Kentucky Baptists look forward to being together again for Easter
By MARK MAYNARD
LOUISVILLE, Ky. (KT) – Pastor Chad Fugitt remembers last Easter as a surreal moment as they live-streamed a service with had four people in the sanctuary of Ormsby Heights Baptist Church.
“We had around five of us come in on Sunday morning to do the live stream,” he said. “I preached on hope in the pandemic. I know a lot of people were online, on YouTube and Facebook watching, but it was surreal. Here we were on Easter Sunday and preaching on hope in the pandemic and I was looking at five people.”
This Easter will be different for Ormsby Heights and nearly every other Kentucky Baptist church.
“We are thrilled,” said John Lucas, the pastor of Pikeville First Baptist Church. “It has been a year like no other, completely unprecedented. We get to have Easter services in person and be close to one another. It’s something we took for granted for so long. Now to have it back is incredible.”
Last year, Lucas spoke at a drive-thru service on a sloped parking lot at Pikeville High School because the church parking lot couldn’t accommodate enough cars.
But preaching to cars can seem a little artificial too, especially on Easter.
“I remember thinking to myself that these are the early stages of the pandemic and this is so unusual and odd, but knowing we would one day come out of it gave me hope. When we get to the other side of this and people start coming back, it’s going to make those services so much sweeter. We won’t take it for granted again.”
Pastor Mike Blankenship of Oakland Avenue Baptist Church in Catlettsburg said he held their Easter service online last year as well. He said it was the first time he hadn’t been in church on Easter in more than 40 years.
“It definitely was odd, to be sitting at home (on Easter),” he said. “Ever since we went back to full-time services in May last year, our folks have still not gotten over how grateful they are to be in church each Sunday. They’re not taking it for granted because it was taken away for a while by the pandemic. They are so glad to be back in church.”
Blankenship said one member simply broke down and wept in the hallway on her first Sunday back at church.
He said they have regained 60 to 70% of attendance from pre-COVID numbers. “We had folks in church this past Sunday who haven’t been since February or March of last year,” the pastor said.
Lucas said missing out on the normal Easter service last year has spurred church members for Sunday’s service when they will gather inside the church and not in a parking lot.
“People are going to show up for Easter; we want to use it as an outreach. Like eternity, we can’t take anything for granted,” he said.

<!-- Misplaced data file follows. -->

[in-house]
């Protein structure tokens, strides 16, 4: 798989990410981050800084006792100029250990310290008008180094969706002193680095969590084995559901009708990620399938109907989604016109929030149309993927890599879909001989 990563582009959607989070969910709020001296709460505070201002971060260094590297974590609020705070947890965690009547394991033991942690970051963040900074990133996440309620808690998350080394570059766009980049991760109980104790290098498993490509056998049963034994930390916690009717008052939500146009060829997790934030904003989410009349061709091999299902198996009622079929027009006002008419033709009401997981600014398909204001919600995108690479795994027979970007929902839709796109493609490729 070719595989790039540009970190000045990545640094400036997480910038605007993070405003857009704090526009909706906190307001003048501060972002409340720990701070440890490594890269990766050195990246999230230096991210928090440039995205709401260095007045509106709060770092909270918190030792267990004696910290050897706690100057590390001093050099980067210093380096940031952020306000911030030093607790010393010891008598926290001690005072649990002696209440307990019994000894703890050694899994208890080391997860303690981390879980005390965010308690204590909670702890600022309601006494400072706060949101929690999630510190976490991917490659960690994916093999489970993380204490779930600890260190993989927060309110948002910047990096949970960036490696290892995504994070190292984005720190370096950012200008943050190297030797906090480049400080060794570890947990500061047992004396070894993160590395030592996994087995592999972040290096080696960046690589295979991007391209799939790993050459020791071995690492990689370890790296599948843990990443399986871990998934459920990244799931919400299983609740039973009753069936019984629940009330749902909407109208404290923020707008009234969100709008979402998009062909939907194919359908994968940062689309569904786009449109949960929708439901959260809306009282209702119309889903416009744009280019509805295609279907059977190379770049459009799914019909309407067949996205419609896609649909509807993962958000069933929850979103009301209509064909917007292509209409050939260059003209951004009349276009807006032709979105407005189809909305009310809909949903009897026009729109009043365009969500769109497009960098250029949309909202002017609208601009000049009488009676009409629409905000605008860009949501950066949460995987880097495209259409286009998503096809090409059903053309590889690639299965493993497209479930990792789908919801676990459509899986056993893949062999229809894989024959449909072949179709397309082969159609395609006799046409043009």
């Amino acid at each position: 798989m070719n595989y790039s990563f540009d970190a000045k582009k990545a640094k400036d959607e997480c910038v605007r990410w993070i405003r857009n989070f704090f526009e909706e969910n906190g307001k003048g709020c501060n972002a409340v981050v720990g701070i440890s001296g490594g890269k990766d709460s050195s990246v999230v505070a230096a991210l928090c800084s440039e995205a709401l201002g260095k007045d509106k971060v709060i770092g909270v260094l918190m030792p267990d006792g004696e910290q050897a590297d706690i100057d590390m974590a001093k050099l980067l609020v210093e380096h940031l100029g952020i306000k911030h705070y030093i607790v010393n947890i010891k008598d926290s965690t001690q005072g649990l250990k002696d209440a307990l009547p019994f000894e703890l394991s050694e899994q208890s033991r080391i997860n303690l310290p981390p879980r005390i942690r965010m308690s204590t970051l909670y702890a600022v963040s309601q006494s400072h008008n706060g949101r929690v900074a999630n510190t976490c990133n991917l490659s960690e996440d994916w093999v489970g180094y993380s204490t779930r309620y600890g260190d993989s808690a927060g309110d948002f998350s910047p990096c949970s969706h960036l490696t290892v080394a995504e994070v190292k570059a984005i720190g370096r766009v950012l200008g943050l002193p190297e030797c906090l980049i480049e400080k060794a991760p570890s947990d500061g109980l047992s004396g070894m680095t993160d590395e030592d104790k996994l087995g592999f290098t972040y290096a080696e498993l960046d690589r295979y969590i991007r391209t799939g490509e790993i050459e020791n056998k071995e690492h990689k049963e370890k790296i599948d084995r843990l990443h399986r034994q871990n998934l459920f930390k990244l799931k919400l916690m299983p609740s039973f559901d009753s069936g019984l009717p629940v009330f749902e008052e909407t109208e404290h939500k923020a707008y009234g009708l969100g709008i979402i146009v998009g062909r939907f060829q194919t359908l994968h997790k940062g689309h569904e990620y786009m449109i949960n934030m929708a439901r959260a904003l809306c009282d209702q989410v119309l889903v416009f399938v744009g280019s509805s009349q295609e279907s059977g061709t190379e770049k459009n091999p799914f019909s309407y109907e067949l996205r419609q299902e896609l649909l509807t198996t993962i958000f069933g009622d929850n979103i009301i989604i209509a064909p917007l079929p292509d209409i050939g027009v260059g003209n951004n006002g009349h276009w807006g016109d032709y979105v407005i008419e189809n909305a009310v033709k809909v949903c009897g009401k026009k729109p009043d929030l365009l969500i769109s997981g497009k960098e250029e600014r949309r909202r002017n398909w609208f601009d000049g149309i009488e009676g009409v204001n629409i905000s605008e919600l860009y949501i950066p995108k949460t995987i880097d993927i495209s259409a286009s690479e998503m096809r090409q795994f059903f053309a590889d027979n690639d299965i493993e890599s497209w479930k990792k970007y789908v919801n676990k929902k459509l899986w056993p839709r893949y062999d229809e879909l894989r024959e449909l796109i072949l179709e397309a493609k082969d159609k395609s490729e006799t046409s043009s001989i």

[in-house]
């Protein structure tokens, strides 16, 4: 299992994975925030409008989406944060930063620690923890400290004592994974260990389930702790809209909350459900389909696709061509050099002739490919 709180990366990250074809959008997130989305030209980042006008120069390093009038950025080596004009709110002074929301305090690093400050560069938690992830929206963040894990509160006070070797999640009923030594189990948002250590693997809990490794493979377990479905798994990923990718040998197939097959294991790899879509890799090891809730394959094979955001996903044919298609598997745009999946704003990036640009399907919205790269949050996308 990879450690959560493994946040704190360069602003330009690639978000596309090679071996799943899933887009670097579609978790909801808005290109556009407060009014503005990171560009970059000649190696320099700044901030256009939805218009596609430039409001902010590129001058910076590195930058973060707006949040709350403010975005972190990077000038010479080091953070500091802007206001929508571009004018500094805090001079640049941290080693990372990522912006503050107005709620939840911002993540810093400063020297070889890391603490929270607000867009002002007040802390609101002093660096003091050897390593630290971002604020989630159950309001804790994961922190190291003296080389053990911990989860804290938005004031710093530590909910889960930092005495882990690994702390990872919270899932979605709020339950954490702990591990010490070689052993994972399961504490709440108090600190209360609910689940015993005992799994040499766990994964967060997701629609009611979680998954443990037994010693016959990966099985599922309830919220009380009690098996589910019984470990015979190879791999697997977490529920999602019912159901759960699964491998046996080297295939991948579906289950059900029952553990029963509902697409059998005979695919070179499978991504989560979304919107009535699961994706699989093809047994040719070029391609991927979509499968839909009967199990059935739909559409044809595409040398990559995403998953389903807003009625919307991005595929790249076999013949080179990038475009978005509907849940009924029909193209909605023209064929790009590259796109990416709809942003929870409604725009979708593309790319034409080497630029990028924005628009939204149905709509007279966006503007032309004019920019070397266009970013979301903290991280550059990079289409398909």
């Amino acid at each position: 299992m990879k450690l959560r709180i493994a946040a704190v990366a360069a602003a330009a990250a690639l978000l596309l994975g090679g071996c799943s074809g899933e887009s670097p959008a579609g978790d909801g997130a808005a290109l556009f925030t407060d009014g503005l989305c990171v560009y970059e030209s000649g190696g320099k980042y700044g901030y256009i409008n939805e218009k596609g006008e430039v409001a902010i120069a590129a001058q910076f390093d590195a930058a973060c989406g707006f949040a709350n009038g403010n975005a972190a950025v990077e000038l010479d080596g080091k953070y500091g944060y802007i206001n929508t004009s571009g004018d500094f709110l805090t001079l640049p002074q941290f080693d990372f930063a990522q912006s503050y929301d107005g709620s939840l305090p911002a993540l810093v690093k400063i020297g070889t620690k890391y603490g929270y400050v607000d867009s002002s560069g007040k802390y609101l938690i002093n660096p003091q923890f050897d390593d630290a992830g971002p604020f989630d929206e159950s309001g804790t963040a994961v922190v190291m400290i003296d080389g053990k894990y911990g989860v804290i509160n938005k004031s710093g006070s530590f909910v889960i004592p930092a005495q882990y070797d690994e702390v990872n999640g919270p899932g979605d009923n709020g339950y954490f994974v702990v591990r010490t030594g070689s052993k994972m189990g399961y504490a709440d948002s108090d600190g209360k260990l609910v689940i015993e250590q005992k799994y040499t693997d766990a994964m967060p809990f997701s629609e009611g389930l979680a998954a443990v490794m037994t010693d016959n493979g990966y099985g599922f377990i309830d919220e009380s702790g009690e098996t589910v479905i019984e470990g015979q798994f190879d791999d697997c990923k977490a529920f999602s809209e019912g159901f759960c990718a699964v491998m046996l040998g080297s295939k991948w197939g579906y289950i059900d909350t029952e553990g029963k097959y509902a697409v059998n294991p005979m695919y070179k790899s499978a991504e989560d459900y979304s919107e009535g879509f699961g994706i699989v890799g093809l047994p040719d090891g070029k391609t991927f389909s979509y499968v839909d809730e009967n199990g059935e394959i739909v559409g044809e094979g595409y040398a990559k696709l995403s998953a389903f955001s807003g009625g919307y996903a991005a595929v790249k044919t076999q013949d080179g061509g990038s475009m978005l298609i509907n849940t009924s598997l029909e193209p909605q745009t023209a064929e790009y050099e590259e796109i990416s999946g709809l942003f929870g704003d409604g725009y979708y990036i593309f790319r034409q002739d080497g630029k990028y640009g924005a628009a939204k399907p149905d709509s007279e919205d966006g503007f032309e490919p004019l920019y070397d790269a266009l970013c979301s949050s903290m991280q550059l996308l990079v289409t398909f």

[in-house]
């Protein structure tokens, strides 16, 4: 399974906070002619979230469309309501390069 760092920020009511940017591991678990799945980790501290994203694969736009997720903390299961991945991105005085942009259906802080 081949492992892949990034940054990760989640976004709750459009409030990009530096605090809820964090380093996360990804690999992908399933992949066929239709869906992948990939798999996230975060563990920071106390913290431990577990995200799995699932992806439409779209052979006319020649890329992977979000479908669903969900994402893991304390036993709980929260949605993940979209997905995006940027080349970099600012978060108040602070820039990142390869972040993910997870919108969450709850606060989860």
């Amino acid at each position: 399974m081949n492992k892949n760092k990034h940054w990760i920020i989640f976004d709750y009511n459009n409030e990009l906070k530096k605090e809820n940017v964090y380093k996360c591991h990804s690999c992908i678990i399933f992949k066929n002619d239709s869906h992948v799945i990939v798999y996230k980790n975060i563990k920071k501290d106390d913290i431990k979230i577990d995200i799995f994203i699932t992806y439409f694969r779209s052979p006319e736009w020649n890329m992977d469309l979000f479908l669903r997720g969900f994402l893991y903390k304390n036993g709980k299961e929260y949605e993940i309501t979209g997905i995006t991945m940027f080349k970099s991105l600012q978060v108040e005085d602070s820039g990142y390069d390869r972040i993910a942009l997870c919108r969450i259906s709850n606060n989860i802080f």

What the pandemic has done, however, is allowed the church to evaluate the programs in place and determine which ones are furthering the gospel and which ones may need tweaking or eliminating, Lucas said.
“It’s like a church replant,” he said. “We’ve had to think from the ground up. A lot of things we used to do that were built into tradition, COVID took those things off the table. Now we get to optimistically rethink why we did things and put them back intentionally.
“COVID has removed the phrase, ‘We’ve never done it that way before,’ from our vocabulary.”
Adam Hackworth, a young pastor at Perryville Baptist Church, didn’t get to hold an in-person service last Easter. But this Sunday he will be leading three services, two at his church and a sunrise service at the Perryville Battleground which is part of the area’s ministerial association Easter program.
“I preached to an empty church,” he said of last year when he had to record his message. Hackworth said he couldn’t put into words how that impacted him. He’s excited and has his message for Sunday ready to go.
“The essence behind it is we’ve lived our lives so closed, but the resurrection opens it up to the most amazing opportunity and that’s a life with Christ,” he said. “This will be my first Easter (as a pastor) with people (in the audience). Things are happening here. We’re excited about what God is doing.”
Fugitt said they are moving Easter services to the Family Life Community Center because they can put 500 in that building with social distancing in place. “Our people are longing to worship together,” he said.
“We decided we’re going to have a big day of worship. We sort of shut our small groups down for Sunday and moved the service time to 10 a.m. We’re inviting all our church family to come together and hear the gospel on Easter Sunday.”
Fugitt said they will observe all the social distancing guidelines, which is what prompted them to move the service to the larger space on the church campus.
Despite the pandemic, Fugitt said the church has gained membership and is running about 85% of pre-COVID numbers.
However, he’s looking forward to being able to preach to more than four people in the congregation this Easter.
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